ACLU Lawsuit: Indiana State Trooper Pulled Over Driver, Preached Jesus

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Perhaps the most famous verse in the New Testament, John 3:16, sums up Christianity by saying that God loves humanity so much that he sacrificed his only son so that believers can experience eternal life.

And who better to persuade someone to voluntarily accept this good news than a state trooper carrying a loaded gun who has apprehended a driver with a marked squad car and won’t let her leave?

Such, apparently, was the theory of Indiana State Police trooper Brian Hamilton when he pulled driver Ellen Bogan over in rural Union County in August for what he believed was a moving violation, The Indianapolis Star reports.

Hamilton flashed the red-and-blue lights atop his marked car. He forced Bogan, 60, to the side of the road. He gave her a warning ticket.

He also quizzed her about her religious faith. He asked her if she attends church. (She does not.) He asked if she is a Christian.

According to Bogan, the Indiana State Trooper then went to his squad car and returned with a pamphlet. She said she felt obligated to take it.

“It’s completely out of line,” Bogan told the Star. “It took me aback.”

“The whole time, his lights were on,” she also said. “I had no reason to believe I could just pull away at that point, even though I had my warning.”

The pamphlet, advertising the First Baptist Church in Cambridge City, Ind. is basic evangelical fare. It tells of “God’s Plan of Salvation” and lists some Bible verses and information about what makes the church unique. “Realize You’re A Sinner,” it shouts.

The flyer also promotes a Sunday morning radio broadcast called “Policing for Jesus Ministries” created by “Trooper Dan Jones.”

The American Civil Liberties Union of Indiana has now filed a federal lawsuit on Bogan’s behalf. The suit alleges that Hamilton violated Bogan’s First and Fourth Amendment rights under the U.S. Constitution.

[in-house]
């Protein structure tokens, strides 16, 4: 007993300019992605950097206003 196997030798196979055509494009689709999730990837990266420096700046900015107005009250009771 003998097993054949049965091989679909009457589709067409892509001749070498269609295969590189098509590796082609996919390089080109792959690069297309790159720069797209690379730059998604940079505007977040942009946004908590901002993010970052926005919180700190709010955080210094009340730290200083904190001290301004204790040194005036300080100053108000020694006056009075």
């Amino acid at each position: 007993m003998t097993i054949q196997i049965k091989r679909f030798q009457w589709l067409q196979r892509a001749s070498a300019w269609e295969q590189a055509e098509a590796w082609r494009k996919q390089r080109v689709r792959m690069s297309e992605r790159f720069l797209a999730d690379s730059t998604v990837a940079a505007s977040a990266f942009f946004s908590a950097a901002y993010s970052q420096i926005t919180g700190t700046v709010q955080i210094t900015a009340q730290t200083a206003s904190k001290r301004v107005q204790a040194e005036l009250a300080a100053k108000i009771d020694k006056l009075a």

Jennifer Drobac, a law professor at Indiana University, suggested that both the facts and the law in the case appear to favor the plaintiff.

“The most important thing for people to understand is that the First Amendment specifies that the government shall not prefer one religion over another religion, or religious adherence over anything else,” she told the Star.

“This person, while on duty, while engaged in official action, is basically overstepping and is trying to establish religion,” the professor added.

The Star also found someone to defend the state trooper: Micah Clark, executive director of the American Family Association of Indiana.

“I have people pass out religious material all the time. Mormons come to my door all the time, and it doesn’t offend me,” Clark suggested. “(This case) might not be the most persuasive time to talk to someone about their faith, but I don’t think that a police officer is prohibited from doing something like that.”

A spokesman for the Indiana State Police confirmed that the lawsuit had been received but would not comment on its contents.

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